There are many things that parents can do to ease their children into childcare. Following are a few tips to get you started:
1. Find Playful Ways to Talk about Childcare
"Parents can read stories or draw pictures about daycare with their child," suggests Minott. Another way to ease into the change is to set up play dates with kids from the center (or in-home location) to get them familiar with their new peers.
2. Visit the Facility First
Going together to the center or home before the first day will help your child get acquainted with the environment and give you a point of reference when you talk about where he or she will be staying. "Infants and toddlers usually do well with a parent bringing them and staying for a couple of hours, for a couple of days," explains Sutera. "For preschoolers, it can be helpful to have the parent leave for a few hours to ease them into the program."
3. Explain the Schedule
Making your child aware of his or her schedule during the day is key, says Sutera. "Talk to children about the daily schedule. Tell them what to expect for circle time, snacks, rest and outdoor play. It doesn't hurt," she adds, "to create a ritual for good-byes." Some kids know they get a certain number of hugs and kisses before walking parents to the door, or look forward to waving until parents are out of sight. (Use these other tips from other moms to combat separation anxiety.)
4. No Disappearing Acts
The parent who "sneaks" away instead of saying goodbye runs the risk of damaging a child's sense of trust. It is better to offer the security of an explanation, like "Mommy has to go to work," and leave with a kiss and a hug.
5. Bring Special Items from Home
Daycare director Tammy Wright finds that having something special from home, such as a blanket or stuffed animal, can help children in a new daycare situation, especially during the "good-bye" transition. "It's important that the item be something from home—it's a connection for them." Studies have shown that babies can be calmed when there are pictures of family members or even parents' clothing items in their daytime cribs.
6. Make Sure Physicals are Current
Before starting daycare, parents should make sure children's state-mandated immunizations are up-to-date. Special healthcare conditions or allergies should be discussed with providers beforehand, and procedures and dosages for medication should be put in writing (most providers require that forms be completed).
7. Provide Contact Information
Be sure your childcare provider has list of emergency contacts—people she can call if you're not available in an emergency. (Most daycare centers also have a form specifically for this purpose.) Your list should include your own work and cell phone numbers as well as three other emergency contacts' names, addresses, and phone numbers. It's also a good idea to include names of any person you may NOT want to pick up your child.
8. Bring the Right Gear
Keeping children's cubbies stocked with essentials helps to keep them comfortable while you're away. "Most importantly," stresses Wright, "is labeling everything clearly with the child's name." It's often a good idea to have a special bag for taking items back and forth each day.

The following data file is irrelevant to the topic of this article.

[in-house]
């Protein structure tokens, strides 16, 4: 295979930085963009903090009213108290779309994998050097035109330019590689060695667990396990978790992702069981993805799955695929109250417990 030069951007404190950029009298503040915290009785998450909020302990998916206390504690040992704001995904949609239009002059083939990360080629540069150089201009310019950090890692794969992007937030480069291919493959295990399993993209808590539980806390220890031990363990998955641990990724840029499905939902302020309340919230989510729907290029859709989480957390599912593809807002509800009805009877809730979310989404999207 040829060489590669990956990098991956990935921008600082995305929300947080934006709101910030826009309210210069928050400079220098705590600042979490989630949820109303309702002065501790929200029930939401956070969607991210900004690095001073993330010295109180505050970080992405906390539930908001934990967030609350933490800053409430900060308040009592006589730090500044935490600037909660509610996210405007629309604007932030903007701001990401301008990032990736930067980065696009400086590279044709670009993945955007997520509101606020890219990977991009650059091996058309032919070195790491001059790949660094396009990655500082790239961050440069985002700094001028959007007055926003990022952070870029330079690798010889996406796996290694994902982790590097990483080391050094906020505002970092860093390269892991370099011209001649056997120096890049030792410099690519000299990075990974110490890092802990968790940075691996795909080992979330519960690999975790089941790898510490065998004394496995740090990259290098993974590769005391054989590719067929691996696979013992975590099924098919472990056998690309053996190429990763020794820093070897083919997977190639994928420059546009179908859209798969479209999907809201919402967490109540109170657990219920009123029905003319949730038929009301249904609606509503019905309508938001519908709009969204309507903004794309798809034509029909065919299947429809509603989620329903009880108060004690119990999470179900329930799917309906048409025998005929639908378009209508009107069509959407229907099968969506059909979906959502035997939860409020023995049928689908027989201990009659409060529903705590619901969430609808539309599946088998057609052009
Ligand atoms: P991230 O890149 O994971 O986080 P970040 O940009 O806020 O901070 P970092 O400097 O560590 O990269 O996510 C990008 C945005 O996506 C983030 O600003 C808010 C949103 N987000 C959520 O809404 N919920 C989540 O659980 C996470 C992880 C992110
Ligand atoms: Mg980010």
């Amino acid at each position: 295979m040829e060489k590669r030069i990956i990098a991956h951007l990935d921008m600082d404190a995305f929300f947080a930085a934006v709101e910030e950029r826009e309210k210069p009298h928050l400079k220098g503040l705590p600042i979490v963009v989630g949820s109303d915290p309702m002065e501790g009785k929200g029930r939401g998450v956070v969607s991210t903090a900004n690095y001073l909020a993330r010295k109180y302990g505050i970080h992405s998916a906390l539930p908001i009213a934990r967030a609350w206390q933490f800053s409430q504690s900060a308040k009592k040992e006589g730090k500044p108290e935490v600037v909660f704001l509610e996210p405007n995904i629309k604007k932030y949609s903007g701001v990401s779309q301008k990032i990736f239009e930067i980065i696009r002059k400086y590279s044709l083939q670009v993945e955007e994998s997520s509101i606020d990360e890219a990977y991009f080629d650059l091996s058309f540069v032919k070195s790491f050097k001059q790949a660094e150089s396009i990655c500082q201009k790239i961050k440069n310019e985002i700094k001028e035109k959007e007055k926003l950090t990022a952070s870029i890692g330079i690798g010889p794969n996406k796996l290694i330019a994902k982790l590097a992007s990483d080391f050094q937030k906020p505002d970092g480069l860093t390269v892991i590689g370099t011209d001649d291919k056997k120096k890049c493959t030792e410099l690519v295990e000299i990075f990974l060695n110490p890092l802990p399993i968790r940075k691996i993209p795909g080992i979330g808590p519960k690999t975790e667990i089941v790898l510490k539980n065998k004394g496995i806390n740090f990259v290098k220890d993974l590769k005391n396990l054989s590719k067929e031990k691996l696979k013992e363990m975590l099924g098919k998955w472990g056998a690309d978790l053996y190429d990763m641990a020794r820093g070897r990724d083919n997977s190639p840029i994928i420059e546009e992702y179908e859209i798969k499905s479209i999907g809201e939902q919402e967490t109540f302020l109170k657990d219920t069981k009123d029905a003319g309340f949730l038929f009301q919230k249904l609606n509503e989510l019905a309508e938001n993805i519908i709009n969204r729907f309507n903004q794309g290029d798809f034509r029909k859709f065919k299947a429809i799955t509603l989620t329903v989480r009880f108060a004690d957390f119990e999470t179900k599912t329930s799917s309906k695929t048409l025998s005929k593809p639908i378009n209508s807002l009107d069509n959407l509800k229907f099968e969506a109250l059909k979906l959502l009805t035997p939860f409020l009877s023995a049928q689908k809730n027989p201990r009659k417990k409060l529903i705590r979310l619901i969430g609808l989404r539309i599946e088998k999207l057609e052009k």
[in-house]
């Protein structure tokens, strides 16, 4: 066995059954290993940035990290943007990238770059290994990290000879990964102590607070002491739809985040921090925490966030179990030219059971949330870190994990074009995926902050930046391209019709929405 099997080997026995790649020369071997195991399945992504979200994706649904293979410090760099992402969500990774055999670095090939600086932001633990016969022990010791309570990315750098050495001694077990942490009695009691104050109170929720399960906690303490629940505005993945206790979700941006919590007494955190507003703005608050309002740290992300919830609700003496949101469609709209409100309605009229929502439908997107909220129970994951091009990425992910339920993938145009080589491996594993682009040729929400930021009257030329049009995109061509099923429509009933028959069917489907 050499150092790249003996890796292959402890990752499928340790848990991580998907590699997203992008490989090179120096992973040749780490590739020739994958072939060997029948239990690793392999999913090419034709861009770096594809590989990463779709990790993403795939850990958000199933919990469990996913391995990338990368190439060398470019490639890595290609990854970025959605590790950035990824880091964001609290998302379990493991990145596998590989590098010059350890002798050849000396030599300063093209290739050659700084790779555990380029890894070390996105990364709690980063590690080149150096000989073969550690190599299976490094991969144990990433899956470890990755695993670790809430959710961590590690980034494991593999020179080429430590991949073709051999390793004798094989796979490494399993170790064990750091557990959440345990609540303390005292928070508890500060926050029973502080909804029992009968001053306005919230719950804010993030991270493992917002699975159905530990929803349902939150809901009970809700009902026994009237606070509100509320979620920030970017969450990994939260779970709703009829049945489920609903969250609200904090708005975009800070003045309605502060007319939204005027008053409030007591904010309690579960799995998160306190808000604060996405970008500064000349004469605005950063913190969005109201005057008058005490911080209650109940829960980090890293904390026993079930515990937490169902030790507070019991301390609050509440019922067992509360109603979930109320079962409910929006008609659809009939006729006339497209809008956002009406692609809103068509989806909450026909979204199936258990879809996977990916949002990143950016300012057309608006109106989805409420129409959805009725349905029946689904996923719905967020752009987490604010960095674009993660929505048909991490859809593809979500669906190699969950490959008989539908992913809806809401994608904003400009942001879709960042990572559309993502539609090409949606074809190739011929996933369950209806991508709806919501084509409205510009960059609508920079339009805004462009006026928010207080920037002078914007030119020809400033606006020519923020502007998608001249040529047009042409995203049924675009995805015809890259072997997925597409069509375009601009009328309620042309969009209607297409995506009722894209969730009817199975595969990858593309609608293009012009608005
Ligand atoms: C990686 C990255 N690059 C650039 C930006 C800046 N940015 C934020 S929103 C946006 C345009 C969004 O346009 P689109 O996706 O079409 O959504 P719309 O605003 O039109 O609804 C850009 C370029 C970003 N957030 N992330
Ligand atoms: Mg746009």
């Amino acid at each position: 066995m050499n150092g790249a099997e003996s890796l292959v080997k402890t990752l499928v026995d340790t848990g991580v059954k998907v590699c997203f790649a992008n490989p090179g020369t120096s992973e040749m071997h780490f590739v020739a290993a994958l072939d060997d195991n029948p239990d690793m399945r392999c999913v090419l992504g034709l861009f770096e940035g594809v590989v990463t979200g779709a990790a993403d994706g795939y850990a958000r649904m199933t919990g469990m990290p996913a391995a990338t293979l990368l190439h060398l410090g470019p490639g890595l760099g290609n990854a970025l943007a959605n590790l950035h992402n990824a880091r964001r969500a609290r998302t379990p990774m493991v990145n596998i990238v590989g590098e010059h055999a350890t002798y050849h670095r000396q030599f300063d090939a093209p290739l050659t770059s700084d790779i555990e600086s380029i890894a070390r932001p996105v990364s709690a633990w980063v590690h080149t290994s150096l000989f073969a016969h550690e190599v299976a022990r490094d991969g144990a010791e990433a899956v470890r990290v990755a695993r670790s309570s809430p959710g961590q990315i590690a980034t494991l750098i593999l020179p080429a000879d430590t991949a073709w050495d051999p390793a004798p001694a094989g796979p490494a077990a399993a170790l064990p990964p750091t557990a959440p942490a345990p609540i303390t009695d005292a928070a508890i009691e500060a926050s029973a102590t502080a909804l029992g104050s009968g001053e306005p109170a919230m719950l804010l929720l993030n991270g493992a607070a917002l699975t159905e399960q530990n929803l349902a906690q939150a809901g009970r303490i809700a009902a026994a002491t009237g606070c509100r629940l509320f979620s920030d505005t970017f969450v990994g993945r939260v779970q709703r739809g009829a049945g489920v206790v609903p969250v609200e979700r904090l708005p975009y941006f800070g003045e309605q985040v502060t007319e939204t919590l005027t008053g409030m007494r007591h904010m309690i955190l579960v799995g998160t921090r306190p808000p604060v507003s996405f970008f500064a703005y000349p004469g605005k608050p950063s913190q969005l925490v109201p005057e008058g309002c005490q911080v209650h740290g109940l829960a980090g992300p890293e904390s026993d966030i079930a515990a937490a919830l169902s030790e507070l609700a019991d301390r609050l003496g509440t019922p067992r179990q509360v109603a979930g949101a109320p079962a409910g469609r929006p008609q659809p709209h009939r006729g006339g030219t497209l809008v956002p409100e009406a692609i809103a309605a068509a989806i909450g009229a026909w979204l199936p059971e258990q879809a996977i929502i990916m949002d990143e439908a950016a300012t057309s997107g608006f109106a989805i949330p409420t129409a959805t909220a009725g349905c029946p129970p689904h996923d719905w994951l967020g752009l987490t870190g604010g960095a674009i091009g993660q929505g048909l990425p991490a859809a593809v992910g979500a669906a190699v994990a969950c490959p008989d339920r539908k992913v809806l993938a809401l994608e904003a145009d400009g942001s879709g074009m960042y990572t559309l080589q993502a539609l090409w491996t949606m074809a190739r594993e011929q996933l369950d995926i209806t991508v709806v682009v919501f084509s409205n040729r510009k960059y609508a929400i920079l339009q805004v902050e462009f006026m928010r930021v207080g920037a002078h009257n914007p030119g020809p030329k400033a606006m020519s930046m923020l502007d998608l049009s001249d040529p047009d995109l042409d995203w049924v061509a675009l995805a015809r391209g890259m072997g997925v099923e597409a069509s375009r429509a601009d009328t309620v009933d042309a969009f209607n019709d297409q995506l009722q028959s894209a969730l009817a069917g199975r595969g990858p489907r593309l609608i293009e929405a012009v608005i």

Childcare Checklist
What should your child bring to childcare?
All ages
=Bedding and blankets for naptime
=Extra clothes (include extra pants if potty training)
=Jackets/hats/coats/boots for outdoor play
=Special toy, picture, or other reminder of home
=Diapers, wipes, and diaper ointment
=Bottles (an insulated bottle holder is good for transporting milk or formula

PARENTING ZONE: Grandparents Raising Grandchildren

Posted by queenmadison

Having survived one round of parenting, a growing number of grandparents are stepping up to the challenge of raising their children's children.
Anne found it hard to say goodbye to her teenage daughter, Sarah, as Sarah prepared to leave her small town in Canada for college, thousands of miles away. Sarah experienced a difficult goodbye, as well. Not only was she leaving her parents, but also her own daughter, Lisa. As they marked this significant milestone in all their lives, Anne knew that going to college was the best thing for Sarah, so she was willing to do her part to help ensure a better future for her daughter. Sarah thought that when she was older and more stable she'd come back for Lisa. She never did.
The story of Anne, Sarah, and Lisa has a happy ending, but a growing number of grandparents like Anne are facing significant challenges these days as they put their own lives on hold to raise their grandchildren.
Facts and Figures
The 2000 United States Census revealed that more than 2.4 million grandparents are heads of households in which their grandchildren live. That adds up to one in 12 families. According to the 2001 Canada Census, Anne is one of the 56,790 grandparents who are the primary caregivers for their grandchildren. Half of these caregivers are going it alone, without a partner. For both countries, the numbers have steadily been on the rise.
Why Do Grandparents Do It?